The Talent Grant, created in 1997, has revealed many photographers, who take a unique look at our society and invite us to see it differently. At the origin of the emergence of talents without distinction of age, nationality or background, this Grant was initiated within Photographie.com by Didier de Faÿs, with the support of the Picto Foundation, who produces the prints for the winners. Thanks to the generosity of the photographers and the PICTO laboratory, a set of their prints is added to the collections of the BnF. In fifteen years of partnership, several hundred photographs have thus entered the national heritage, attesting to the liveliness of the contemporary photographic scene. For Didier de Faÿs, the three photographers who were chosen for this 2021 edition “tell all the hope brought to the world after the health crisis. Beyond real or social borders, beyond words and type of photography, these photographers are militant activists of the commonalties that bring us together.”
Gabriel Dia, Fragments and Sabar series
French and Senegalese photographer born in 1985, Gabriel Dia designs his Fragments series as an attempt to reconnect with his senses. “In the Senegalese Muslim society where I grew up, the body is considered an object of impurity that must always be washed before the prayer ritual. With this project, I hope to gradually silence these sounds that rocked my childhood and my adolescence before my exile in France at the age of 18. Learning to love my body and its attributes again”. Gabriel Dia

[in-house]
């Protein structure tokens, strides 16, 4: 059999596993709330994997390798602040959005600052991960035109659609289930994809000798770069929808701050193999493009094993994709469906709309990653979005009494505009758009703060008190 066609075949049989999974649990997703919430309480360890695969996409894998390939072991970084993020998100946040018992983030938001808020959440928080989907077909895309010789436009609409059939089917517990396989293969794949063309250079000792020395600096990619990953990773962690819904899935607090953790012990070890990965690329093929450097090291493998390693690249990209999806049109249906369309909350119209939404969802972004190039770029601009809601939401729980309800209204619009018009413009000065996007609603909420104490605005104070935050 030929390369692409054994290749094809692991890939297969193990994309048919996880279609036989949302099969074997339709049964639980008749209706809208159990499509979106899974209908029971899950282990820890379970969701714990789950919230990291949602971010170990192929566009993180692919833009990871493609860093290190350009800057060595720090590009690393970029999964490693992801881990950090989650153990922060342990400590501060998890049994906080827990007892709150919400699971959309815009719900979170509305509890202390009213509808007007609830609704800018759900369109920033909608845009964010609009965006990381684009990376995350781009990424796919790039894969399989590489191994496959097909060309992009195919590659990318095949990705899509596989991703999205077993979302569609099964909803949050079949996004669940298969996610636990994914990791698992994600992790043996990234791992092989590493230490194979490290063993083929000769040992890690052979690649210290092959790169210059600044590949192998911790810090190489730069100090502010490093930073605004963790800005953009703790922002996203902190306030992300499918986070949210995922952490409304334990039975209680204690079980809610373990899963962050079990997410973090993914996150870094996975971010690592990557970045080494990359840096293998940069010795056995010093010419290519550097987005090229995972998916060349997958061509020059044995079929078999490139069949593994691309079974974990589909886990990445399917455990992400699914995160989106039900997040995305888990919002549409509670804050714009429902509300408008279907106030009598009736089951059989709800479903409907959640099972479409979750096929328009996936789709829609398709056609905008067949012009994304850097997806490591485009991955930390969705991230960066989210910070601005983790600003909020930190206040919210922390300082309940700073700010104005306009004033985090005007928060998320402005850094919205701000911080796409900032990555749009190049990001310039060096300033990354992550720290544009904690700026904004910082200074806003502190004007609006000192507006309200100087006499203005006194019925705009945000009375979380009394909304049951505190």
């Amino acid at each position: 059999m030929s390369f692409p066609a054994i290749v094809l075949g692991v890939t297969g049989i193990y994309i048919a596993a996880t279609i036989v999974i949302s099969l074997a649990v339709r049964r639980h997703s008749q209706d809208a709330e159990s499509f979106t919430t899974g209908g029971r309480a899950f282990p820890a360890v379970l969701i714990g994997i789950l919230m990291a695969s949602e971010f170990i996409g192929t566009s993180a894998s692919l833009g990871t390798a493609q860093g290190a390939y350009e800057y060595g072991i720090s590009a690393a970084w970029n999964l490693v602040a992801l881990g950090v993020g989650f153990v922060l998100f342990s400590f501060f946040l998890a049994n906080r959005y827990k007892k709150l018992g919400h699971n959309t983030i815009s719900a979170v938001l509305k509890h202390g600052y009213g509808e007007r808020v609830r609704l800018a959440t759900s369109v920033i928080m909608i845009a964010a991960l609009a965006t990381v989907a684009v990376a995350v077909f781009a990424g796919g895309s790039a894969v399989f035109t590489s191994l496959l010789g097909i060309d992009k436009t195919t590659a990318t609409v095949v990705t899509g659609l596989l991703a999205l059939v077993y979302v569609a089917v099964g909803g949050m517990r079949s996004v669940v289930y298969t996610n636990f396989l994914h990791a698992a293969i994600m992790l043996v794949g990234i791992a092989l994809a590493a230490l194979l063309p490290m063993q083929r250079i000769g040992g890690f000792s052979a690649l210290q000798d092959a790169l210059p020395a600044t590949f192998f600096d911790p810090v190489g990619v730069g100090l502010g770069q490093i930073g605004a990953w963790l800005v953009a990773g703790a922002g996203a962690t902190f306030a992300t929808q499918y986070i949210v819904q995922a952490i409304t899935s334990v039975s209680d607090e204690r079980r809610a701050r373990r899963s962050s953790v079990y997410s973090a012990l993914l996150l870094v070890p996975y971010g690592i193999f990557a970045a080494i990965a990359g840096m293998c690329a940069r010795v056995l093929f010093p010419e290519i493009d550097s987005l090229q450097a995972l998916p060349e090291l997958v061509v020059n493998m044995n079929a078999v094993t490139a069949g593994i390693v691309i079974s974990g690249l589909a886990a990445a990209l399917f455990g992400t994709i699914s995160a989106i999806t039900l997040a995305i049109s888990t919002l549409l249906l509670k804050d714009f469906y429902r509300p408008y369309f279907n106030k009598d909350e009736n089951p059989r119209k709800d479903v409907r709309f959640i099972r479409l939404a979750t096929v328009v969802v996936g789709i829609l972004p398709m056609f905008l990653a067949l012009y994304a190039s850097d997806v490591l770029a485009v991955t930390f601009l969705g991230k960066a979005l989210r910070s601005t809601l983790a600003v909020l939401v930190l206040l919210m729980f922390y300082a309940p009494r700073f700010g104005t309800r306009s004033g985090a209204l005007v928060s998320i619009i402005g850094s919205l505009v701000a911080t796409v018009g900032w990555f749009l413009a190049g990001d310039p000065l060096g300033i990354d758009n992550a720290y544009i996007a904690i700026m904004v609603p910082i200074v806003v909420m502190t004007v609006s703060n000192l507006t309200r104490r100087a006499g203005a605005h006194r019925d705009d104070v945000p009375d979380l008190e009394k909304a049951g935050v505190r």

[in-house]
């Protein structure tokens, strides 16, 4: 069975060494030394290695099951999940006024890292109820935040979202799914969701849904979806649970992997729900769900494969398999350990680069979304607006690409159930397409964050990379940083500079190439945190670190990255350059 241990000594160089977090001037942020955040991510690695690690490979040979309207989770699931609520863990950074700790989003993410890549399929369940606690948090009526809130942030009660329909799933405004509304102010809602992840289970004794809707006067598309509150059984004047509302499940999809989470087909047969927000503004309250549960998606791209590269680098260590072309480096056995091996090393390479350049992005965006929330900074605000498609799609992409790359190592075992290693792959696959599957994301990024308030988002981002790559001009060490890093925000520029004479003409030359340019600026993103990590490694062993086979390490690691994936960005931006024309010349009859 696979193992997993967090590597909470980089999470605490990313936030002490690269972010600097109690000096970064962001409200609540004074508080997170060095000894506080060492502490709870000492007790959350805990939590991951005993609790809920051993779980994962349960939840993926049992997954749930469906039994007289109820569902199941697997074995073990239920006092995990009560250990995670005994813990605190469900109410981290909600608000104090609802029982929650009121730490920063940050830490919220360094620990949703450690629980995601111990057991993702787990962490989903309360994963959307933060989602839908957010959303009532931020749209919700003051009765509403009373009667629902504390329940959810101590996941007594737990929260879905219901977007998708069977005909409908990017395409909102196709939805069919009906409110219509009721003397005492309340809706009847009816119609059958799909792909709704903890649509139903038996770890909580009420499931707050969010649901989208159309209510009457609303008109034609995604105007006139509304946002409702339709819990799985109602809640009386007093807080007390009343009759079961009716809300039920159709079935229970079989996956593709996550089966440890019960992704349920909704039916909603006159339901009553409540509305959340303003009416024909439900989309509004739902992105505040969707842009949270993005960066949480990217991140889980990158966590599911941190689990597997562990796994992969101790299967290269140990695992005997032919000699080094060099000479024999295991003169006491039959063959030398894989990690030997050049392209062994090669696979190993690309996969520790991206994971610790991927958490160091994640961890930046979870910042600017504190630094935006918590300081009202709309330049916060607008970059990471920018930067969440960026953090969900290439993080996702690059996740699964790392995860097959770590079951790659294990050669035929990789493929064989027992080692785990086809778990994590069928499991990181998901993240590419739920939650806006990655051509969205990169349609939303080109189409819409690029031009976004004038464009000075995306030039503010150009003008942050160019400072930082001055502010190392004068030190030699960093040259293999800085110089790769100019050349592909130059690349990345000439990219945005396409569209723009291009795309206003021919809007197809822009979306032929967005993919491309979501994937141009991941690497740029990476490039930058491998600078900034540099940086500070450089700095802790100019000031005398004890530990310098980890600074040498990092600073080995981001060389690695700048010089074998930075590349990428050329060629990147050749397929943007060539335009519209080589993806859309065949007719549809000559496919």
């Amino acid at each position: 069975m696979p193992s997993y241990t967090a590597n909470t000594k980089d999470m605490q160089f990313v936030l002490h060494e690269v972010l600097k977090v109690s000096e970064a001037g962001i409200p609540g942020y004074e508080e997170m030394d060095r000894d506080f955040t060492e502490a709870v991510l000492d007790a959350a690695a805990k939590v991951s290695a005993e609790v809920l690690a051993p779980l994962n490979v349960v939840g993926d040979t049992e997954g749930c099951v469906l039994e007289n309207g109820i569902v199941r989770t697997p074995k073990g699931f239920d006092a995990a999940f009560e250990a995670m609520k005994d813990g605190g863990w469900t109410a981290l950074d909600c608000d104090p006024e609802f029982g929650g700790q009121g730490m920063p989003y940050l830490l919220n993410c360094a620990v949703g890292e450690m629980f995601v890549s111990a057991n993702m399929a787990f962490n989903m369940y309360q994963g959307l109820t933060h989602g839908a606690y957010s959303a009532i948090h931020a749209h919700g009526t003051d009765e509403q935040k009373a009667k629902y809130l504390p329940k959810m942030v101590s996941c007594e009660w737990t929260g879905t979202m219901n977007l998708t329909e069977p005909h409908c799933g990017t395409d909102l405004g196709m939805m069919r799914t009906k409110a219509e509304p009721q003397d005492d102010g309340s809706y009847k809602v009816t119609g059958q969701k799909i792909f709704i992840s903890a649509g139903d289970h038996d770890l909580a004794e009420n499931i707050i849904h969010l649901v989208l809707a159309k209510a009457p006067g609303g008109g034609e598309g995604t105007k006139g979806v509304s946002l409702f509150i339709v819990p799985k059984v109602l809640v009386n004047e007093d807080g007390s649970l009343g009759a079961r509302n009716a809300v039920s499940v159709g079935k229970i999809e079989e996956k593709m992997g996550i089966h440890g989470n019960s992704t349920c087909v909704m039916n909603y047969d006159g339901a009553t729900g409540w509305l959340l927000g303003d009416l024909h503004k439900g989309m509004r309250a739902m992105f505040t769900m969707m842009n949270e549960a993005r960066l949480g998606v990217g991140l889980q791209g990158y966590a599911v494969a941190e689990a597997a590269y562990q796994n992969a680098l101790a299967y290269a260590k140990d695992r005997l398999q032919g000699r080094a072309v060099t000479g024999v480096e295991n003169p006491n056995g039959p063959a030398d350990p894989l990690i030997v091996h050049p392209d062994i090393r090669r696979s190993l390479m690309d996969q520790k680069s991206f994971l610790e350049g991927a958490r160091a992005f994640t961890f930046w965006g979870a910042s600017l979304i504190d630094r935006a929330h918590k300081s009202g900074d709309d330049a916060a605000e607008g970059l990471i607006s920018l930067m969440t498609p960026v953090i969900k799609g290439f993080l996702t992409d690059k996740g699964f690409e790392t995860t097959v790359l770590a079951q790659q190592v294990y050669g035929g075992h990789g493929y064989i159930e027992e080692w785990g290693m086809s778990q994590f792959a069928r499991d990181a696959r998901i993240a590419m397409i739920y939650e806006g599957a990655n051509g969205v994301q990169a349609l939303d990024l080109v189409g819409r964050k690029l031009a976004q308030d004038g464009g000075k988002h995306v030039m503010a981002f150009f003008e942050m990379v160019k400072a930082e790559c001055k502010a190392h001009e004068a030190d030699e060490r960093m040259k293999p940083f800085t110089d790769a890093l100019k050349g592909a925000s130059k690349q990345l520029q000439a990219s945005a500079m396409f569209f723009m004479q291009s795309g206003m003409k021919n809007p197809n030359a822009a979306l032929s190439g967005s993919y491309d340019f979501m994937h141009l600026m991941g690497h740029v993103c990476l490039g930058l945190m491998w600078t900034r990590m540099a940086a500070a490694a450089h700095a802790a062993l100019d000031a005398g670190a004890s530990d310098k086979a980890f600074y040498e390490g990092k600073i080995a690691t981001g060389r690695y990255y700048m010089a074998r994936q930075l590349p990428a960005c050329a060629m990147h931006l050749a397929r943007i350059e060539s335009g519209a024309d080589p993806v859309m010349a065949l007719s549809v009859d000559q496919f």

Gabriel Dia also explores his story and his identity in his series of self-portraits Sabar devoted to a Senegalese dance of the same name reserved for women, which the photographer chooses to dance while hiding behind a negative film operating as a protective veil.
Aurélie Scouarnec, Anamnêsis and Feræ series
Self-taught photographer born in 1990, Aurélie Scouarnec explores themes related to popular myths and beliefs, in close interaction with nature. Since the beginning of 2020, she has also been making a series on a wildlife care centre. Her works are part of the same research about light, textures and sensation. “The series [Anamnêsis] returns […] to the night of the origin, in search of what moves upstream of language and memory. She navigates among certain traces left by the first thoughts, poetic and philosophical, of the origin of the world and men. Bodies emerge there, seek each other and rise up. In the circulation of primordial elements is woven this quest for a place of recognition of an ever more remote anteriority.” Aurélie Scouarnec
The Feræ series plunges into the heart of the activity in a care center for wildlife, while species and their habitats are constantly shrinking. She explores the daily life of these gestures of care, like so many attempts to repair the link with the living.
Yann Datessen, series A.R.
Born in 1977 in Saint-Étienne, Yann Datessen learned the profession of photographer late in life, as an autodidact. His AR project has its source in Charleville-Mézières, birthplace of Arthur Rimbaud who left a photo to posterity at his death, a dry correspondence and some sublime texts. Today in Charleville-Mézières, while every street corner bears his name, those under 17 do not really know who he is. Between 2016 and 2020, the photographer scoured public establishments in the Ardennes to portray teenagers from all walks of life. “I used these encounters to then celebrate, beyond the borders, a constant: the famous pout of the dissatisfied, whether they are from the Ardennes or French expatriates, the pout of those who are far from themselves, far from a shore that it is decidedly fashionable to flee.” Yann Datessen
La photographie à tout prix
Une année de prix photographiques à la BnF
November 23, 2021 – February 20, 2022
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